Went with the DRL gang plus folks from ecohydrology.ua.edu to core baldcypress for Zach Foley’s QWA project, and got pretty muddy, but got a great collection for his project looking at development of false rings.
Had a great time meeting up with colleagues (@MRochner86; @dendrotrog; @L_tulipifera et al.) to sample some southern Alabama log buildings the other day. We will use these collections to increase the length of regional long leaf pine chronologies and hopefully provide some information about the construction history of these early Alabama structures. We cored log
Went down to Orange County Florida with some undergrad students to investigate potential for old bald cypress on the St Johns River. Found some nice old bald cypress and about a million alligators!
Saw some really nice old red cedar along the chalk bluffs above the Tombigbee, near Epes, Alabama. They are near the historical site of Fort Tombecbe. It would be interesting to see if any were around when the fort was operational. They certainly look old enough to have been witness to that era.
DRL-member Zach Foley presents his research on eastern hemlock at the University of Alabama UNDERGRADUATE RESEARCH & CREATIVE ACTIVITY CONFERENCE. As part of a larger study to determine the climate (temperature) signal of eastern hemlock (Tsuga canadensis), we sampled eastern hemlock at two sites: Savage Gulf state natural area in Tennessee and Bankhead national forest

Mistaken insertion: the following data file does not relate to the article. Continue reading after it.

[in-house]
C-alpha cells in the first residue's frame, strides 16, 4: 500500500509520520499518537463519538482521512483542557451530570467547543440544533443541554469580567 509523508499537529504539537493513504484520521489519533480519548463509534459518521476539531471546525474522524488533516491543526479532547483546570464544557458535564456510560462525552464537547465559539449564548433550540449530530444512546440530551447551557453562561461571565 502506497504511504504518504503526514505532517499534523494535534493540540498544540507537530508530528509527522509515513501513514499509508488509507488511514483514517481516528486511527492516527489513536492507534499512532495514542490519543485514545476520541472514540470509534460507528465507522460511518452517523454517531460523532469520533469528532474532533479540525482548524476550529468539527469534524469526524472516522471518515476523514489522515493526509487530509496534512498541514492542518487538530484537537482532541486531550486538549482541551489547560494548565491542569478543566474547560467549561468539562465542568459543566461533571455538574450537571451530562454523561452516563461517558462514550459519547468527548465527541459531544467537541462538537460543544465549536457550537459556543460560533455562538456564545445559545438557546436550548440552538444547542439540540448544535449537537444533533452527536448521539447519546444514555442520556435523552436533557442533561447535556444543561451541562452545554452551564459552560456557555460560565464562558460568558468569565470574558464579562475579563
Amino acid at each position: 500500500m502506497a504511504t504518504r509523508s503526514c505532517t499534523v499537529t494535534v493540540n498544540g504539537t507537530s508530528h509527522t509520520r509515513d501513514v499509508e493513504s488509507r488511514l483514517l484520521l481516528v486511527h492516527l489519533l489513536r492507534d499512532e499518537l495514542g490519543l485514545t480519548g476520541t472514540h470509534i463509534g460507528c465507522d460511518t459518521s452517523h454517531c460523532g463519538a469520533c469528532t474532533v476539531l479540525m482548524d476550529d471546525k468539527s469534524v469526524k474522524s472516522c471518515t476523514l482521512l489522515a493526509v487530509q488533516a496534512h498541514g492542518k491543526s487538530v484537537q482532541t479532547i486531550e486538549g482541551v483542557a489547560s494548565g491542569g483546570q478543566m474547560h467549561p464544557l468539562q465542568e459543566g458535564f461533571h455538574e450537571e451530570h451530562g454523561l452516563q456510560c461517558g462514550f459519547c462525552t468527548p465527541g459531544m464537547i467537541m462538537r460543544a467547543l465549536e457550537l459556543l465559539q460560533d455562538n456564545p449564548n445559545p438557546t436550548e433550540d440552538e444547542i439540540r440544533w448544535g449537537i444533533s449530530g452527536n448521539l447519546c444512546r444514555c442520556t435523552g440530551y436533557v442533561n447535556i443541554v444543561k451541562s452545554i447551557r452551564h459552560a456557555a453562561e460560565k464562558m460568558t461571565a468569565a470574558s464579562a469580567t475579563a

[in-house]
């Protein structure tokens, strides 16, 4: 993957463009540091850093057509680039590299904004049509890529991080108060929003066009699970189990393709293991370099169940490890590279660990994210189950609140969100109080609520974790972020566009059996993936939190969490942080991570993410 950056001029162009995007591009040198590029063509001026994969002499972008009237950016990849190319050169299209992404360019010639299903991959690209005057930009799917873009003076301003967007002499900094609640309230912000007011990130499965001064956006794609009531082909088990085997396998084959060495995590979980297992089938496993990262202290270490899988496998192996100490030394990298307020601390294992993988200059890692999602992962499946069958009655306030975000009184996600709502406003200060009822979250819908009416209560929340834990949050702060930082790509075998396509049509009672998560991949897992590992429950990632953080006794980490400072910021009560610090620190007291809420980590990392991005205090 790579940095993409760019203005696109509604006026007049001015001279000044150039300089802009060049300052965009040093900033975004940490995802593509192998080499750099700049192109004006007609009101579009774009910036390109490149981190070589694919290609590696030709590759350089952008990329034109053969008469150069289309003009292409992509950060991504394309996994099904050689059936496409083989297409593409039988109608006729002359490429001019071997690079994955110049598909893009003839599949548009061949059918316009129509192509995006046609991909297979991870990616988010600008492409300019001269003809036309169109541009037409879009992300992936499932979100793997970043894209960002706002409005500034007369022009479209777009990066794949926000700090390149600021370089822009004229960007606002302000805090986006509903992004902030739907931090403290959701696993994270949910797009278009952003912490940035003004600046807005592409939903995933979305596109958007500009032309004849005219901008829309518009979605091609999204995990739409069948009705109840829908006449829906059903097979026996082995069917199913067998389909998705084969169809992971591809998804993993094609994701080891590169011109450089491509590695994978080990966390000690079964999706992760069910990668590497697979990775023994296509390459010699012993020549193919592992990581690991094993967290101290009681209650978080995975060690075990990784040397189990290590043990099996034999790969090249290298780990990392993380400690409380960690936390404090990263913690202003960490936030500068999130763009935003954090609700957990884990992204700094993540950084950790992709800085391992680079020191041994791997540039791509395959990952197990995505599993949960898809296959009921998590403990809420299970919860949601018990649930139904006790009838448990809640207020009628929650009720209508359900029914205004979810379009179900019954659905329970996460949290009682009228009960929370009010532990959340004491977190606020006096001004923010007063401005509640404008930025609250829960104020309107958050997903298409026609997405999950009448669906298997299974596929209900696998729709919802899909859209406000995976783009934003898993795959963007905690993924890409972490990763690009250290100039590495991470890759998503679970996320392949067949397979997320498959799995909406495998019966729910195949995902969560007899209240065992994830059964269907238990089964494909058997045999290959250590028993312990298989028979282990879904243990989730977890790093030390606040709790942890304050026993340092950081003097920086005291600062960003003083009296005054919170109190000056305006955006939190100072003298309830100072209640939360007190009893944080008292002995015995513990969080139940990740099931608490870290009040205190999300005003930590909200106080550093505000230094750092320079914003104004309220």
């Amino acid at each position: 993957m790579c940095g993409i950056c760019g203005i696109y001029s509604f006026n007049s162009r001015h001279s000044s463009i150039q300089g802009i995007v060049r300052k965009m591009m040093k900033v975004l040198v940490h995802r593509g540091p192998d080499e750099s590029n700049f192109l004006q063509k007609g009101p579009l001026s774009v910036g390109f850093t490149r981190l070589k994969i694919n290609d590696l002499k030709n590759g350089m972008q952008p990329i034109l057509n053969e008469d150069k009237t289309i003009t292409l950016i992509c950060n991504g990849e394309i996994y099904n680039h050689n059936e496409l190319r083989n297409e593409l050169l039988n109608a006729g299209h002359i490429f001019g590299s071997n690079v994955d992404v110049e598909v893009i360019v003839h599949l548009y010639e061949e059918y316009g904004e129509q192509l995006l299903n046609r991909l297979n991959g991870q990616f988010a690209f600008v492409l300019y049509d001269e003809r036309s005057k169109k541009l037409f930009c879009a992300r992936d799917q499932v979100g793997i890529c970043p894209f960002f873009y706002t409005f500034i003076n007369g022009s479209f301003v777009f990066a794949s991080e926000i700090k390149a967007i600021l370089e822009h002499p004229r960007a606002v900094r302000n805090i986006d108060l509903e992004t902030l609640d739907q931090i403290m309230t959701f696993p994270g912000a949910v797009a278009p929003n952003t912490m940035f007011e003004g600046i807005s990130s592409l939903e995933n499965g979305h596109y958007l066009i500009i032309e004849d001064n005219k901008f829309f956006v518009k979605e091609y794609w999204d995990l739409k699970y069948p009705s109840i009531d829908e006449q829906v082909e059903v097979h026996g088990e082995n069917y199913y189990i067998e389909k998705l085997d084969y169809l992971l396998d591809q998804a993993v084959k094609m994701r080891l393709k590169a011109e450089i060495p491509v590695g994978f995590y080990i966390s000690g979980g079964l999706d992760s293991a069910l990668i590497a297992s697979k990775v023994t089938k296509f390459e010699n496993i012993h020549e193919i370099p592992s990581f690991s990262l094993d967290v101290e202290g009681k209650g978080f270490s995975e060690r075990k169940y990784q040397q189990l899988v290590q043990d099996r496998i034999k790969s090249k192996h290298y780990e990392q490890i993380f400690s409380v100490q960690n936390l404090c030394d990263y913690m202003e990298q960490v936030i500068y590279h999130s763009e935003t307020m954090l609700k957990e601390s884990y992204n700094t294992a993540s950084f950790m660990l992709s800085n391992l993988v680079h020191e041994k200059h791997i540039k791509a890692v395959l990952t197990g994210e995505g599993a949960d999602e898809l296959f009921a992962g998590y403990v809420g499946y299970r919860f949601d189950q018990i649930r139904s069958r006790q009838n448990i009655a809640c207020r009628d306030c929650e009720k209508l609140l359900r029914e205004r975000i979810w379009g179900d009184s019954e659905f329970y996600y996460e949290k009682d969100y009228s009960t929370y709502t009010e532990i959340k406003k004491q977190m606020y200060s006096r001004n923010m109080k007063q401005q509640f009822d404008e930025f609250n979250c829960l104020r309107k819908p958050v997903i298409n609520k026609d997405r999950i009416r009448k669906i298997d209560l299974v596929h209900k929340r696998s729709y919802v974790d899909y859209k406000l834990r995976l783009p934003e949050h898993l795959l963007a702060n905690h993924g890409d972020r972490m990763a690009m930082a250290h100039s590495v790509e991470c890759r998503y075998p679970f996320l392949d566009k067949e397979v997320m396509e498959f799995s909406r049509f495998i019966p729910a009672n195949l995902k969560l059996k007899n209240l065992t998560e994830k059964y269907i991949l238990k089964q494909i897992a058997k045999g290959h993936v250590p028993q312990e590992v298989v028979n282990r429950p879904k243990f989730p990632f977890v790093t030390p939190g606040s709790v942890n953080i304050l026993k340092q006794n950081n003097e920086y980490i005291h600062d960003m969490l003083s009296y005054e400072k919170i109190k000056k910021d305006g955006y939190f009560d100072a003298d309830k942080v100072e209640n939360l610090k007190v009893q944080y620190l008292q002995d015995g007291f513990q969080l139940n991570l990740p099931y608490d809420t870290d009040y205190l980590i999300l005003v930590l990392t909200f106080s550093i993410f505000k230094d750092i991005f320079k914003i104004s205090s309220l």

Saw some amazing old growth bald cypress at Corkscrew Swamp, in south Florida. This is a great place to visit if you are into trees or birds especially.
We went up to Bankhead National Forest to core eastern Hemlock as part of a larger study to determine its climate signal throughout its range in the astern US. This areas has been logged, but old growth hemlock can still be found in rocky areas.
Endured some brutally cold conditions and sometimes dangerous positions to sample eastern hemlock in Savage Gulf, TN for a larger project looking at temperature signal of hemlock in the eastern US.
The Bon Secour NWR provides some of the most stunning natural beach habitat you are likely to encounter in Alabama. It’s home to a variety of coastal plant and animal habitats
We have been sampling old growth longleaf pine at Oak Mountain State Park near Birmingham, AL including collaborating with other tree-ring scientist developing fire history chronologies from remnant old growth stumps.